Growth over value trend hurts Perpetual’s profit
Investment house Perpetual has seen its profits weaken as it continues to lose funds under management amid investors' shift from value-seeking, active fund managers to cheaper, index-tracking funds.
Net profit fell 17 per cent to $115.9 million in the year ended June 30, the Sydney-based wealth manager said in a statement to the ASX on Thursday morning.
Perpetual has seen nine straight quarter of fund outflows, due to weak performance by some of its funds and amid a trend of big institutions such as super funds to bring money management functions in house.
Perpetual chief executive Rob Adams said market uncertainty combined with fund outflows had hindered the company’s performance.Credit:
Average funds under management (FUM) dropped to $28.8 billion, from $31.5 billion a year earlier, while revenue was down 4 per cent to $514.1 million.
Underlying profit before tax of $162.2 million fell short of some analysts expectations.
Chief executive Rob Adams said financial market uncertainty combined with fund outflows had hindered the company's performance.
Markets continue to favour growth over value.
Perpetual "was also impacted by prolonged low volatility, record low interest rates, and an extended market cycle favouring passive and growth investment styles, meaning our value style underperformed when compared to the broader peer group," Mr Adams said.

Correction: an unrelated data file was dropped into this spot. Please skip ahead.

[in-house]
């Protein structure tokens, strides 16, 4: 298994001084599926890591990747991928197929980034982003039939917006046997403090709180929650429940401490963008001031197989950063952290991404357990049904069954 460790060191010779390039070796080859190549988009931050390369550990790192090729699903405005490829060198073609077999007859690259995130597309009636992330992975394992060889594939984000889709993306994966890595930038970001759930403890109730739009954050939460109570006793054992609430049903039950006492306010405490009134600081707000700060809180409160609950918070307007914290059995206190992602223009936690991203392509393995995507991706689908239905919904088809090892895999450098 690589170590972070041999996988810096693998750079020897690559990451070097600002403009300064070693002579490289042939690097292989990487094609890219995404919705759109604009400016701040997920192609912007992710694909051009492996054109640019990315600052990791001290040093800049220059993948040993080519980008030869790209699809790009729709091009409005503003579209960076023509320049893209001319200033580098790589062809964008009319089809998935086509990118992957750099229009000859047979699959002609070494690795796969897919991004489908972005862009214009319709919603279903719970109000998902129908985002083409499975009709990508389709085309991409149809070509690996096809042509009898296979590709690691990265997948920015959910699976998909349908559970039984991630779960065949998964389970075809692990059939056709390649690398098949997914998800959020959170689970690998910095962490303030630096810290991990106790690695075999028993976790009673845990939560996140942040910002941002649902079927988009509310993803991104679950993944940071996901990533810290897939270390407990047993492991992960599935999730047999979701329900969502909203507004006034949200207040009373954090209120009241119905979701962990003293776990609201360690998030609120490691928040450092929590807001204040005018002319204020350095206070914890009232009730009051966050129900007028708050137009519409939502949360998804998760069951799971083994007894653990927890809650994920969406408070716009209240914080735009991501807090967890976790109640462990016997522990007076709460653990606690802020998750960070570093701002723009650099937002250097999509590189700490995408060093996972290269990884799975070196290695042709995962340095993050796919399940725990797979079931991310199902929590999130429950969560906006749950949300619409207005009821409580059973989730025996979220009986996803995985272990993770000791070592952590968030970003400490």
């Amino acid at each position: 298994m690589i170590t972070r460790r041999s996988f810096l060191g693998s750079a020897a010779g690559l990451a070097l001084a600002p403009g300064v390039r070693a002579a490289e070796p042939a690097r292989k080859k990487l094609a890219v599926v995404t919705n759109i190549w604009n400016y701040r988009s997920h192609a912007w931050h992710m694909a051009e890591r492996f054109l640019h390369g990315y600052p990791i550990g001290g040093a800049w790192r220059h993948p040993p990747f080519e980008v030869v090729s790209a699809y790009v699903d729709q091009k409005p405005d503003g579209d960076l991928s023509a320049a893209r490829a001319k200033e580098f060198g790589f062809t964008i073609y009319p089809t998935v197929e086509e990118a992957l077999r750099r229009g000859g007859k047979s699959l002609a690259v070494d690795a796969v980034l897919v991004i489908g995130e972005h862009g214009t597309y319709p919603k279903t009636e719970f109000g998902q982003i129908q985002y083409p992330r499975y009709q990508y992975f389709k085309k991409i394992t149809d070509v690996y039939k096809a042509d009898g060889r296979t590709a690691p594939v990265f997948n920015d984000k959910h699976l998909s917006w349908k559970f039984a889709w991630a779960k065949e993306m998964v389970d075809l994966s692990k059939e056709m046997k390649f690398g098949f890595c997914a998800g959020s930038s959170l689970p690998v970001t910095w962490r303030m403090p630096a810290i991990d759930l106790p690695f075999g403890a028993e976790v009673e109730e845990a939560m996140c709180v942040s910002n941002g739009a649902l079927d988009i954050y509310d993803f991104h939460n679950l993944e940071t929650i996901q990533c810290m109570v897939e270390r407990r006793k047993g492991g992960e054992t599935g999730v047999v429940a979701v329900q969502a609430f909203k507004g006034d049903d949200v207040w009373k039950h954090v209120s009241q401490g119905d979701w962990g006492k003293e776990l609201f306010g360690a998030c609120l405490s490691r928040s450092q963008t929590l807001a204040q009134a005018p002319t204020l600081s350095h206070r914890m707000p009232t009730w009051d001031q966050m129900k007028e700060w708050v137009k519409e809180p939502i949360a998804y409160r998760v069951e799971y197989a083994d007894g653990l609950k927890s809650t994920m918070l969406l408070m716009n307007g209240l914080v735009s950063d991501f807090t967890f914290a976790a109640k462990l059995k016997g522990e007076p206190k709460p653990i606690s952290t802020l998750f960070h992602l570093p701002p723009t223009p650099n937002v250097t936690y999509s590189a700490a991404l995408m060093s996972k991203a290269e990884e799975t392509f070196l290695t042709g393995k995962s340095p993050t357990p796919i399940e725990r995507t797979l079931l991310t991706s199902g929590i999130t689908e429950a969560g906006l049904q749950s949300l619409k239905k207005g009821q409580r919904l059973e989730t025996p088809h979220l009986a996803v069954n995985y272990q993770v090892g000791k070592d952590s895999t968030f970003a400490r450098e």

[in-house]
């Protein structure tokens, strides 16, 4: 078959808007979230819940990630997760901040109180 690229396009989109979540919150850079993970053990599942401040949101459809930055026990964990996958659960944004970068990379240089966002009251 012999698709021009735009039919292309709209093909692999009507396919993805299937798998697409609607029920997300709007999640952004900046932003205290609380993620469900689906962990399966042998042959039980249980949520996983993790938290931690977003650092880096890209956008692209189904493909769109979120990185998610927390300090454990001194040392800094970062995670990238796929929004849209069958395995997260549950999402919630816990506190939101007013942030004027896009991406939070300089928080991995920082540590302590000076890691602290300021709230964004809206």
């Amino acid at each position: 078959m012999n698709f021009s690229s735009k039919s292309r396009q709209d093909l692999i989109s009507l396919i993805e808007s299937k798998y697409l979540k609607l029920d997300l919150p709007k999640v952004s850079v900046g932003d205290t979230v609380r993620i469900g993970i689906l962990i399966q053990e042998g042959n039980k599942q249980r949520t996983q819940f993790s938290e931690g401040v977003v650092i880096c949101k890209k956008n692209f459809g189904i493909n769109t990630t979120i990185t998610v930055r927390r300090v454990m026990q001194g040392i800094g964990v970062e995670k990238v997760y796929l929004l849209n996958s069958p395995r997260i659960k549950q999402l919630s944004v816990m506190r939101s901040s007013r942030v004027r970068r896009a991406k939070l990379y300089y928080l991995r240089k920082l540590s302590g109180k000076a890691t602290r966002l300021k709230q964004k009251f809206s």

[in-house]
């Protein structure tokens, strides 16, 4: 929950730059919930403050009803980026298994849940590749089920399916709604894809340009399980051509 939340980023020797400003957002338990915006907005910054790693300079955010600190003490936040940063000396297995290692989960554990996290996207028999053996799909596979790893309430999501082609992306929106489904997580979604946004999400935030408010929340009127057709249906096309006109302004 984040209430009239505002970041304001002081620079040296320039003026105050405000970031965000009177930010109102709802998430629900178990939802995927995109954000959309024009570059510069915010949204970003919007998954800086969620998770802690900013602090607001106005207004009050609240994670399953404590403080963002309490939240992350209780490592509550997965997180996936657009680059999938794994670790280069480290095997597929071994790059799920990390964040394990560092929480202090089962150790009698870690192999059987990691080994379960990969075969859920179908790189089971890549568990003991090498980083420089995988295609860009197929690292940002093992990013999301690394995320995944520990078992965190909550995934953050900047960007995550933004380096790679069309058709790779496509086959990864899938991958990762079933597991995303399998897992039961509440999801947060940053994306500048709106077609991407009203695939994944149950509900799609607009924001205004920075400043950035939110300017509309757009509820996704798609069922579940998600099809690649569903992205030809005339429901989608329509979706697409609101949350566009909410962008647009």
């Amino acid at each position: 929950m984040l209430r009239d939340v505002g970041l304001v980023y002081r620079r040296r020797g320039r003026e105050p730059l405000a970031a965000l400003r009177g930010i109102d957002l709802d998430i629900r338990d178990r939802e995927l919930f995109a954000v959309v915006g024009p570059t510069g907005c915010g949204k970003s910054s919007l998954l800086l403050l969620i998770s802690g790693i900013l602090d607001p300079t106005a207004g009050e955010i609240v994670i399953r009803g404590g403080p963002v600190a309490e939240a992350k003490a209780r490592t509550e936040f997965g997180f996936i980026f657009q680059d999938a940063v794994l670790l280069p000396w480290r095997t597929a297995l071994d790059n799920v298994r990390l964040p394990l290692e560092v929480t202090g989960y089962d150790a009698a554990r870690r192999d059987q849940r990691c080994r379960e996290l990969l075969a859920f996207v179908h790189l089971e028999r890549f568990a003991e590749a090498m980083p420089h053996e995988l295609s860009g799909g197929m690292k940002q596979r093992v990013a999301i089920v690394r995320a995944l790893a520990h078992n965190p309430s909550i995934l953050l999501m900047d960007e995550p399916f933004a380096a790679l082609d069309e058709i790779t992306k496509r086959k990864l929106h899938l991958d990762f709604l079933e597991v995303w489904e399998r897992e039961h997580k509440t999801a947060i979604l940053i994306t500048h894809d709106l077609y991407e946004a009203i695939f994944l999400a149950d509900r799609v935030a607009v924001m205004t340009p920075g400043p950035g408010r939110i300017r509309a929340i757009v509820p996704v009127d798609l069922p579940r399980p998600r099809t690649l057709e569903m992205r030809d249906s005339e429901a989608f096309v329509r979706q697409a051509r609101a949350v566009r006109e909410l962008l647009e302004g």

Most of Perpetual's profits are generated by its funds management arm, Perpetual Investments, an "active", asset-picking manager, which is under pressure from low-cost index-tracking funds.
"Markets continue to favour growth over value," the company said in a statement.
"Net outflows (largely from institutional clients) reflect a shift of larger superannuation funds to managing investments internally and changing asset allocation."
The company said its long-term outlook remained strong, bolstered by people's growing need for investments, advice and income in retirement.
However, "given the sensitivity of Perpetual’s revenue and profitability to movements in Australian equity markets, net flows, and investment performance, near-term results are subject to significant variability, particularly during periods of high market volatility as experienced during [financial year 2019]."
The company will pay a final fully franked dividend of $1.25 per share, taking the full year payout to $2.50 per share – down 9 per cent on fiscal 2018-19.
Perpetual shares staged a big recovery – along with the equity market – early this year, climbing from $30.67 to a peak of $44.43 last month. They have since lost momentum, closing on Wednesday at $36.37. They traded 2.85 per cent lower at $35.34 as of 10:43am AEST.
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